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4 comments:

  1. Dear Miri ,
    what makes you so sure , that just and only your opinion is right and these " poor " Bedouins are completely misleaded ??
    I red your article and I have to tell you that also the point of the 2 men is understandable and logic !
    If you are frustrated about this 2 class society , which is resulting from much more reasons than mentioned by you , so the solution could be to help improve social life in these societies . There are a lot of organisations which you can join !
    It is very easy to criticize and to write endless articles what should be done...
    But please : don't write articles about 2 men from the bedouin society , which are satisfied living in our state and doing their duty - trying to concince them , that they shouldn't .
    Gaby

    ReplyDelete
  2. Dear Gaby,

    thank you very much for your comment.

    First of all, in none of my articles I ever claim that my opinion is the only valid one and I also don't consider the Bedouin as "poor", yet status wise, as an Ashkenazi Jew I'm obviously more privileged than they are and neither you nor I have the right to talk for them, I don't thing you can deny that.
    What makes you so convinced that they live "a satisfied life", as you say? Already your choice of words of "living in our state" places them outside of it.

    Generally I do not see what's wrong about writing an article about this topic, and expressing my opinion. Why are you so bothered by that?

    And just so you know, apart from writing articles, I am also an activist engaged in other projects aiming to change the reality in this place.

    Miri

    ReplyDelete
  3. Miri: I'm not trying to offend you but your ignorance is astounding. First, as an Ashkenazi you are no more "white" than any other Jew. Ashkenazi often have dark complexions and Sephardic and Mizrachi often have light complexions. "White Privelege" is only something someone raised in the West would say. Leave your obsession with race in the country you came from. We don't need it and we sure don't want it, "we" being the majority of Israelis who could not care less about such stupid trivial issues.

    Now, as for the Bedouin, you are correct that they are not a homogenous group. The Bedouin living in different parts of Israwl all have different cultural and socio-political- and yes, socio-economic outlooks.

    In the Negev, of the six tribal confederations, only the Tarabin arrived in the 1870s, the other 5 were not well established until the early 20th Century. In other words, not one is indigenous.

    Since the Bedouin arrived they have been subjected to Sedentarisation schemes. From 1870 to 1890 the Mutasarrif in Jerusalem (District Superintendent) launched 4 such schemes. The 5th scheme, beginning in 1894 involved creating Bedouin-dedicated municipalities, with 9 being created between 1896 and 1906 (including Be'er Sheva).

    Even when offered residential lots free of charge they generally refused. Even when title-deed schemes were offered, as in 1906 by the Mutasarrif where Mawat Land was offered for conversion to Miri Land, the Bedouin refused ("Mawat being the Ottoman classification for state lands with no particular value, "Miri" being state land with rights of usage for agricultural exploitation. Conversion from Mawat to Miri involved a fee and thereafter, annual taxes).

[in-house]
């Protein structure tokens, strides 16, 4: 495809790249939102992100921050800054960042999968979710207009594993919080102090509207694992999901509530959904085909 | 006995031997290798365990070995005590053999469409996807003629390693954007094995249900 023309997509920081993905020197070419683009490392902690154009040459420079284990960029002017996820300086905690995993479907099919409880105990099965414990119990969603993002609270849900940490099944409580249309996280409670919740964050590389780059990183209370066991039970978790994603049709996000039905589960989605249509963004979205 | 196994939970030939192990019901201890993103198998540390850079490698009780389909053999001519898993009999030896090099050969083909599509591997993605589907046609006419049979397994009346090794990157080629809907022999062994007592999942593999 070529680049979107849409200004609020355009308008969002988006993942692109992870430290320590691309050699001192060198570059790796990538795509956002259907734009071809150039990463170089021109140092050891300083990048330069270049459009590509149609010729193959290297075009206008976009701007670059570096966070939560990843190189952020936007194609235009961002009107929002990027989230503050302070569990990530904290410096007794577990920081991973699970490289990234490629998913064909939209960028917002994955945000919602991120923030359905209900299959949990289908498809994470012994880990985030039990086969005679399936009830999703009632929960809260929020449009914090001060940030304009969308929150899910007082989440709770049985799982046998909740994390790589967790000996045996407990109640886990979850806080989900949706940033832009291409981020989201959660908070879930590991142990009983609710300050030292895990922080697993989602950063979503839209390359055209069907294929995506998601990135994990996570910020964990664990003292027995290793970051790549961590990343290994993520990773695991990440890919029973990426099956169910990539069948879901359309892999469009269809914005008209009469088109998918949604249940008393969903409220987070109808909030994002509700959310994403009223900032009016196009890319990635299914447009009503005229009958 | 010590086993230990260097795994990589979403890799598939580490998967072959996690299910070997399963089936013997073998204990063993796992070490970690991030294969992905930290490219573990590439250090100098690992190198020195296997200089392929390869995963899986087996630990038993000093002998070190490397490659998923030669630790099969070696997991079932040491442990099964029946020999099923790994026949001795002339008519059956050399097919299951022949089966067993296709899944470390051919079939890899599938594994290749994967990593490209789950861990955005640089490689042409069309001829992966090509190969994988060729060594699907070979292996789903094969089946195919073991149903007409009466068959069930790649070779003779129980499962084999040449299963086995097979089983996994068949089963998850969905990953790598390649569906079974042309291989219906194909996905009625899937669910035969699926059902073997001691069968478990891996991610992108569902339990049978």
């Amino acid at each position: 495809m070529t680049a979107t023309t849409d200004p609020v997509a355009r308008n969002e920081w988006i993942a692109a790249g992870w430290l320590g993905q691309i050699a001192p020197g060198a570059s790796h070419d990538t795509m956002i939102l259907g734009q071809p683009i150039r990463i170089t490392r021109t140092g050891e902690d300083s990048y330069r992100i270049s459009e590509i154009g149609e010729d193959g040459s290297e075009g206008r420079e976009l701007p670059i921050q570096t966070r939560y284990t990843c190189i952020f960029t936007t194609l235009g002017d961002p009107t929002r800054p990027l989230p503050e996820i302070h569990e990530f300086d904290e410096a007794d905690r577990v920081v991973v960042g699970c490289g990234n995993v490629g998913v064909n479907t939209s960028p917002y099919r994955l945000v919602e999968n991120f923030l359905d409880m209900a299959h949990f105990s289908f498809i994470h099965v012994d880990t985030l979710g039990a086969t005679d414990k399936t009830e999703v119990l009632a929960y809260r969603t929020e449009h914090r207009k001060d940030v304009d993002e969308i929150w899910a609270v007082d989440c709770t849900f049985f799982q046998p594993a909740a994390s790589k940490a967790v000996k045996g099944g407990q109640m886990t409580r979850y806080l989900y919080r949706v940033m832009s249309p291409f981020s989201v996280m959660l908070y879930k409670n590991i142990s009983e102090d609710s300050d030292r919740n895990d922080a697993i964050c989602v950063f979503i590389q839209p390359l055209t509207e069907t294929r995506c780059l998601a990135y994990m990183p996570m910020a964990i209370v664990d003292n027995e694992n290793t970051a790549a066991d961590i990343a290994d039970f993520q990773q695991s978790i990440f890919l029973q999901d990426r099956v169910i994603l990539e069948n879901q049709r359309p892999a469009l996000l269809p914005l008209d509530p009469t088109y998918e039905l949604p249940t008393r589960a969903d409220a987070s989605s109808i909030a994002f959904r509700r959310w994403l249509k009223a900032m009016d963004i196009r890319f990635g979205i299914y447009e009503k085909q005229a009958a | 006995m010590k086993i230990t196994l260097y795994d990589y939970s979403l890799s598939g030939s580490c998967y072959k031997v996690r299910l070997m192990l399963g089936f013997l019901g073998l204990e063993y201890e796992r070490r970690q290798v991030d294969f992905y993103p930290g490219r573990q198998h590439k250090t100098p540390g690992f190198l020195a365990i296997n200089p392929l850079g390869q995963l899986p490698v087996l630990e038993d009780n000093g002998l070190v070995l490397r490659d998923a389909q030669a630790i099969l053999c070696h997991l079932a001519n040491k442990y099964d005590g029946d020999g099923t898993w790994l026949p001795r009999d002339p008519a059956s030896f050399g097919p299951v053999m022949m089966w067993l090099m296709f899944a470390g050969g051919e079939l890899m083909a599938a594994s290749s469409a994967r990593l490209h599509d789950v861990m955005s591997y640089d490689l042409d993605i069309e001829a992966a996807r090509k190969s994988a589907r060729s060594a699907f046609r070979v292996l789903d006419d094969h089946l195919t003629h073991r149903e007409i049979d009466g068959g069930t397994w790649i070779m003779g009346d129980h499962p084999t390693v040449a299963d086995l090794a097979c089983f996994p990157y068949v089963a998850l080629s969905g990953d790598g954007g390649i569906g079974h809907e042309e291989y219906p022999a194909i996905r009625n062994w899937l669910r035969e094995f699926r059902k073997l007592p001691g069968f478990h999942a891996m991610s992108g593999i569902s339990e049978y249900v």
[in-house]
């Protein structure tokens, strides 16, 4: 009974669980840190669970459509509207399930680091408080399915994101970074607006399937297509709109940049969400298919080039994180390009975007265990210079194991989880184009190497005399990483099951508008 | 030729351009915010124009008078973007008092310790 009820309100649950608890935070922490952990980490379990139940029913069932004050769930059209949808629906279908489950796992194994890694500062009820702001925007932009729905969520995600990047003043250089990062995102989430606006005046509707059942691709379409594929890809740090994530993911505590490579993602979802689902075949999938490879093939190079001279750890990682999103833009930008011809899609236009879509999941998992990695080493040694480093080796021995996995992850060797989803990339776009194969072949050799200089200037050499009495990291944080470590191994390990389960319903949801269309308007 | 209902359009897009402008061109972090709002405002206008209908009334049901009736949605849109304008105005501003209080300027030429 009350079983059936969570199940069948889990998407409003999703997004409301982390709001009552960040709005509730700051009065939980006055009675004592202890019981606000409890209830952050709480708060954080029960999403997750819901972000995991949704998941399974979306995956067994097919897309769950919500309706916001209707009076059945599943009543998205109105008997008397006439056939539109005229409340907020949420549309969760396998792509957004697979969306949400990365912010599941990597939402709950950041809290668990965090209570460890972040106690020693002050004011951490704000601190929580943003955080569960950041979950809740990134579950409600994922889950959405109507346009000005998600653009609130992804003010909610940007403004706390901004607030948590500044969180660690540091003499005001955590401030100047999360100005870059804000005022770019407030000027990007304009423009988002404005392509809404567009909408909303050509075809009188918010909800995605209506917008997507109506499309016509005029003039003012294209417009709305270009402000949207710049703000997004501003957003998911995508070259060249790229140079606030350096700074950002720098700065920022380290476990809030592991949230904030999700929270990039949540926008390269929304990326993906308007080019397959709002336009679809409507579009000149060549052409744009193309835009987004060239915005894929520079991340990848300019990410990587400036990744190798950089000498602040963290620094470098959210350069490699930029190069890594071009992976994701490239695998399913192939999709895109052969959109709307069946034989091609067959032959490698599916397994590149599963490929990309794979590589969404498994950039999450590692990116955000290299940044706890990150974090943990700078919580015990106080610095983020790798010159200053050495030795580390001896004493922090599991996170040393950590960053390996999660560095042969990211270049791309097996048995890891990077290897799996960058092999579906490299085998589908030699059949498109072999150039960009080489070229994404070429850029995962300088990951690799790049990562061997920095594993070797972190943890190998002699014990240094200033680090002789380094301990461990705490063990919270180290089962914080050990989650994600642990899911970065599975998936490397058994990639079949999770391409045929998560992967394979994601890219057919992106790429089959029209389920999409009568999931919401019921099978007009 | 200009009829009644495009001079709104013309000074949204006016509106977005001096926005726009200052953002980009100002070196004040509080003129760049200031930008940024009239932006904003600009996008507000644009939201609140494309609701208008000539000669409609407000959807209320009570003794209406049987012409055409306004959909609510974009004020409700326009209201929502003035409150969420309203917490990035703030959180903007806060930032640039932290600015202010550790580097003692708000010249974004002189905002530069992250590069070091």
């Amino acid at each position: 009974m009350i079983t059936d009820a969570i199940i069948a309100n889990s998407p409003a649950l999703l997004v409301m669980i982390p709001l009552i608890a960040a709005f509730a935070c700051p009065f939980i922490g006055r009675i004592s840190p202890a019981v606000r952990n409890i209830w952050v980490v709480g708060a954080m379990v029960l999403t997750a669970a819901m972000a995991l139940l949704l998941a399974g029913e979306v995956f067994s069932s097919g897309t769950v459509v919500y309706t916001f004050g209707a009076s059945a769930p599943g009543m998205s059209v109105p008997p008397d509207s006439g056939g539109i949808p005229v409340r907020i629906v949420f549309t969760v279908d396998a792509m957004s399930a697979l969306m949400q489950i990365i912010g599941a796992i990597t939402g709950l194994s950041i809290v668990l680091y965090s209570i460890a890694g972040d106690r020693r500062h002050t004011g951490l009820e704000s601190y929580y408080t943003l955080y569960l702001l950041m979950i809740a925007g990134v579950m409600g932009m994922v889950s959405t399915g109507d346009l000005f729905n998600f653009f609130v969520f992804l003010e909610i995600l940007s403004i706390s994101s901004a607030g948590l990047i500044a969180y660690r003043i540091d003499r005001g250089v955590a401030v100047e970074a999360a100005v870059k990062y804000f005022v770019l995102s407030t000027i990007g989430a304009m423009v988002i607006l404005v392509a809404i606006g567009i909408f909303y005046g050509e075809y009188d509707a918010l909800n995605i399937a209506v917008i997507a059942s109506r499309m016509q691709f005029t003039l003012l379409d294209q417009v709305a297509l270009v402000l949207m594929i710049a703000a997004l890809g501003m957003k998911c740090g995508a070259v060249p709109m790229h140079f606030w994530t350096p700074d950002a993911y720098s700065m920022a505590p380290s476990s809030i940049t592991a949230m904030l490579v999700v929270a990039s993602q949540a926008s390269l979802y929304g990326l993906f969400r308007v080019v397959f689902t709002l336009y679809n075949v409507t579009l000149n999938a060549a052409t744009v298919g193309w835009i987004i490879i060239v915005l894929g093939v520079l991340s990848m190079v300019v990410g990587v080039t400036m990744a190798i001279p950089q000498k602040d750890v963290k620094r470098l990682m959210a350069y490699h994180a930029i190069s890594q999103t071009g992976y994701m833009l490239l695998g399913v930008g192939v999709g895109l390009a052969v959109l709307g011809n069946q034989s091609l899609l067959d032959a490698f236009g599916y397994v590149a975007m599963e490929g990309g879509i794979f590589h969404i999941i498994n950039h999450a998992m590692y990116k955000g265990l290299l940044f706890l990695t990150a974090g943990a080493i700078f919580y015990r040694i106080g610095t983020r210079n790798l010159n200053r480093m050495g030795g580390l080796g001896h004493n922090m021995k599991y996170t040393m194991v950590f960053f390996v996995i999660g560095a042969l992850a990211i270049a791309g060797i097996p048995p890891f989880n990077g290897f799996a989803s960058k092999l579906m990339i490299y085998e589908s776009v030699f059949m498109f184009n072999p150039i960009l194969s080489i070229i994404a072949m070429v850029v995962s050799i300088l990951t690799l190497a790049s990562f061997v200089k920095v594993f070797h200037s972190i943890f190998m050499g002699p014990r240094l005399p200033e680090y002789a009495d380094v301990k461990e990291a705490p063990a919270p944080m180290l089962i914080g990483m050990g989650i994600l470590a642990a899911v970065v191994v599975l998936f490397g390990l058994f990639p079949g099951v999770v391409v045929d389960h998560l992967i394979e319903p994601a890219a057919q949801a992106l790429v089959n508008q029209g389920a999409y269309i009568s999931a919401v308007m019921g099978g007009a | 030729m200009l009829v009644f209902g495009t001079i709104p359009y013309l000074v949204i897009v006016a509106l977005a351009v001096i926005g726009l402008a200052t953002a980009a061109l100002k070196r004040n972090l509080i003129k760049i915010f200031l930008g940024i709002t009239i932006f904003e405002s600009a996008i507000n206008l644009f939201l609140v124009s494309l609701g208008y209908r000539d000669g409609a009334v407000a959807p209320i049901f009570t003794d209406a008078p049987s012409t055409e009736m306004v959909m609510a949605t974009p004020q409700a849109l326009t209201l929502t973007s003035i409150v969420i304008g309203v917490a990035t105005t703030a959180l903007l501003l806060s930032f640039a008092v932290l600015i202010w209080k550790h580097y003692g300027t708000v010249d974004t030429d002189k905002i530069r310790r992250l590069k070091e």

Therefore, the Ottoman entered the British Era, at the very end of 1917, not owning anything but a few residential lots in Be'er Sheva that had been given free of charge to paramount confederantional chiefs.

    The British, beginning in 1920, themselves engaged in Sedentarisation schemes. In 1921 they ordered the entire Mandate to register any state lands being expolited in a process geared towards private ownership. Even when the Negev Bedouin were given an extra 2 months they still did not register a single parcel.

    In 1928 more restrictions over state lands were implemented so that anyone squatting in unregistered encampments was now a criminal. Even with this development the Bedouin still refused to register any land.

    Blaming Israel for the problems od minority populations is childish and indeed can be viewed as racist in its underlying assumption that Bedouin cannot thrive in modern society. The "White Man's Burden" was never smart thinking.

    Socio-economically, Bedouin fail to thrive for cultural reasons relating to a disdain for formal education, a reluctance for nearly 40% of the demographic to live within a commutable distance to extant manufacturing and other bluecollar job opportunities. Having a fertility rate above 5, twice as high as sedentary Israeli Arabs, Druze and Jews also complicates things, especially when polygamy is still widely practiced. Having three wives, with the average nuclear family being between 18 and 21 people hinders economic progress.

    In Israel Income Tax rates are set at the municipal level and vary widely in rates. A Negev Jew pays, on a per capita basis, an average 1.94 US, while a Negev Bedouin only pays 0.57 US (27% that of the average Jew). The Government allocates, on a per capita basis, 2.37 US for Negev Bedouin, whereas for Jews it is a mere 2.00 US. In terms of the social welfare net, the Interior Ministry allocates, on a per capita basis, 1.16 US per Negev Bedouin, but for Jews, only 0.64 US. Clearly the Government has done its part- and is continuing to do its part in alleviating the depressed condition amongst the Negev Bedouin. It is high time that the Bedouin step up to the plate and start helping themselves.

    Rachamim Dwek

    ReplyDelete
    Replies
    1. Thank you very much for your post.

      Blackness and Whiteness are not physical descriptions, just like "race" itself, they are social constructs. Unfortunately they continue to matter in our society, and people are being discriminated on the base of their supposed ethnic, cultural or religious background, their appearance, their accent etc. Just a basic example: do you really think it's a coincidence that the Ashkenazim in this country are still much better off economically than the Mizrahim? Not to mention all the other groups which are on even lower ranks.
      Maybe this short article will give you some more insight: http://j14.org.il/articles/38689

      As for the Bedouin, I find your text full of contradictions, on the one hand it is racist to blame Israel for the problems of its minority populations "in its underlying assumption that Bedouin cannot thrive in modern society", at the same time they "fail to thrive for cultural reasons", which is an utmost racist statement in itself and totally contradicts the previous sentence..

      I guess we just have to agree to disagree. .

      Delete